In 2014, I found myself in Nice, France while backpacking through Europe. My hostel was in a great location and had a lively bar inside. After a long day of wandering, I stepped outside to escape the noise and get some fresh air.
While swapping travel stories with people outside, I met Byung. He was studying in France and from Korea. We ended up hanging out for the rest of the night. As he was leaving, we swapped contact information like so many travelers do.
Somehow, Byung and I have managed to stay in touch since that time in France, often talking about our shared love of travel.
When I moved to Portland, Oregon, USA a few years ago, Byung was the first visitor I had to my new home. He was on a West Coast USA trip and spent a week with my roommate and me. I played tour guide and showed him Portland. The highlight was an NBA game he really wanted to attend.
Last year, as I was backpacking through Asia, my girlfriend and I spent a couple of weeks in South Korea. We met Byung in his hometown, and his mother cooked a wonderful Korean feast. He met us in Seoul a few days later for a baseball game and gave us a great tour.
I never imagined in 2014 that a chance encounter in southern France would lead to a lasting friendship spanning three continents. Making friends while traveling can be stressful, but once you get started, it’s fun and easy. And sometimes, other travelers will become good friends, leading to new places and priceless experiences.”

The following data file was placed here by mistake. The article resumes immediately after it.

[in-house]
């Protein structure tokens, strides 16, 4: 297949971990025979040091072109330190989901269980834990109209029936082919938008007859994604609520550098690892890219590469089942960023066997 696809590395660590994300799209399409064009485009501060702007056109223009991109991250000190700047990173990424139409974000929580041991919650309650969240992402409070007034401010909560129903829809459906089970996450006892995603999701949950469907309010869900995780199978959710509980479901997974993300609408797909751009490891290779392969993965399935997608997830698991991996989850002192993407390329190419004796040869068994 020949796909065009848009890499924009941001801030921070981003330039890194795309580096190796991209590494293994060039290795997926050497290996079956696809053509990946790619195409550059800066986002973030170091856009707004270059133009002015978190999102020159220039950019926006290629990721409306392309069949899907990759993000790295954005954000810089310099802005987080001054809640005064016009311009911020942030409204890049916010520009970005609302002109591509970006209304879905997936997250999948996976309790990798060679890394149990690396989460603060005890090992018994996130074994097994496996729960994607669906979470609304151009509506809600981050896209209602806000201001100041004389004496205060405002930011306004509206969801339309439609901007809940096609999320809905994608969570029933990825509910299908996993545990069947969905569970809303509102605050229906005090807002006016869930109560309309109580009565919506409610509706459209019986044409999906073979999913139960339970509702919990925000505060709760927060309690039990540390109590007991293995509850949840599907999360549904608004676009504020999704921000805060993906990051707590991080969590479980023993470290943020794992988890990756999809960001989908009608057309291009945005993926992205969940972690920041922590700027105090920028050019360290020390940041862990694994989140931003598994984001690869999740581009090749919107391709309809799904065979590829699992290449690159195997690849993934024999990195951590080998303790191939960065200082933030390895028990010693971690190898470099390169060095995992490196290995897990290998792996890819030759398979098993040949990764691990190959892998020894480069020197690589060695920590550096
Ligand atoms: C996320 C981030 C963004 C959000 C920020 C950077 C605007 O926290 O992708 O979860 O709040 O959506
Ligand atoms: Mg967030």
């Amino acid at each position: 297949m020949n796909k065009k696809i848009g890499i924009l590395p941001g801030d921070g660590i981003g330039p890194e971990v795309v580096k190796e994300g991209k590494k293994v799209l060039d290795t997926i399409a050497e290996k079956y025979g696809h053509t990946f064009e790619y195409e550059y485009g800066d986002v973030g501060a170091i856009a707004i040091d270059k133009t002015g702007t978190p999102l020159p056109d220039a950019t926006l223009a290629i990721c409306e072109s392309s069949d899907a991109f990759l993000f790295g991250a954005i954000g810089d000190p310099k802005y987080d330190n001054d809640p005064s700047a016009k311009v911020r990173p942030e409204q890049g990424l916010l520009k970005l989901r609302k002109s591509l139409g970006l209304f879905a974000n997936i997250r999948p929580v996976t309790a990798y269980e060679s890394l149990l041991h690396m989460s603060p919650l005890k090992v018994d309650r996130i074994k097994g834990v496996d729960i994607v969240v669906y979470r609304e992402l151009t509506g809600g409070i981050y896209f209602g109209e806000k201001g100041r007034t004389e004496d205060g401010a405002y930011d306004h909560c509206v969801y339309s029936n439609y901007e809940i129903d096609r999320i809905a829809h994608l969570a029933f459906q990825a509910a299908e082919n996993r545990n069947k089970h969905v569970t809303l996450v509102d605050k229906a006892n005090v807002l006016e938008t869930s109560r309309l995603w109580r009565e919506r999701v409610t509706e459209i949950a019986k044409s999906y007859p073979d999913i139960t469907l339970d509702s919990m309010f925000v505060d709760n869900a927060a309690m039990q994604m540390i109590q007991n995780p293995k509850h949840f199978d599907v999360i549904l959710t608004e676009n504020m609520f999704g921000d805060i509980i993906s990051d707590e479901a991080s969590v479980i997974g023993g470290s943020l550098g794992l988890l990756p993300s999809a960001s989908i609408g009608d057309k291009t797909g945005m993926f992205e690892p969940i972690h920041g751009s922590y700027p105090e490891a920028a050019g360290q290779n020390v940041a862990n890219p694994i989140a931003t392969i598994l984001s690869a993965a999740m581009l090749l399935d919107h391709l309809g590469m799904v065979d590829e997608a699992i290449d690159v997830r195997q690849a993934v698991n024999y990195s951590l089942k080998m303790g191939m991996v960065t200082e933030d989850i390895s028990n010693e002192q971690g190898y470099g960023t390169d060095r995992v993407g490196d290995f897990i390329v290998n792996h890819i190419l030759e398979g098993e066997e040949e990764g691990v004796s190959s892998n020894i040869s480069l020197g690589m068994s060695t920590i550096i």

Trang from Travel with Trang also made amazing friends in a hostel in the Philippines.
“I had stayed at a very cheap hostel when I was in Boracay Island, Philippines. Although there was no air conditioning and the floors were very sandy, the hostel itself seemed ok – free pasta nights, drink specials, and they even had designated lounge chairs for us to sit by the beach. I was debating whether or not to go on their sailing trip; I’d never been on one before. It was only $12, why not?
This was the pinnacle event where I met an American couple from California, Sara & Frank. We sat on the sailboats as the gusty winds moved us around the island. It was another hot & humid day, but no one seemed to mind since the clear blue water cooled us off just fine.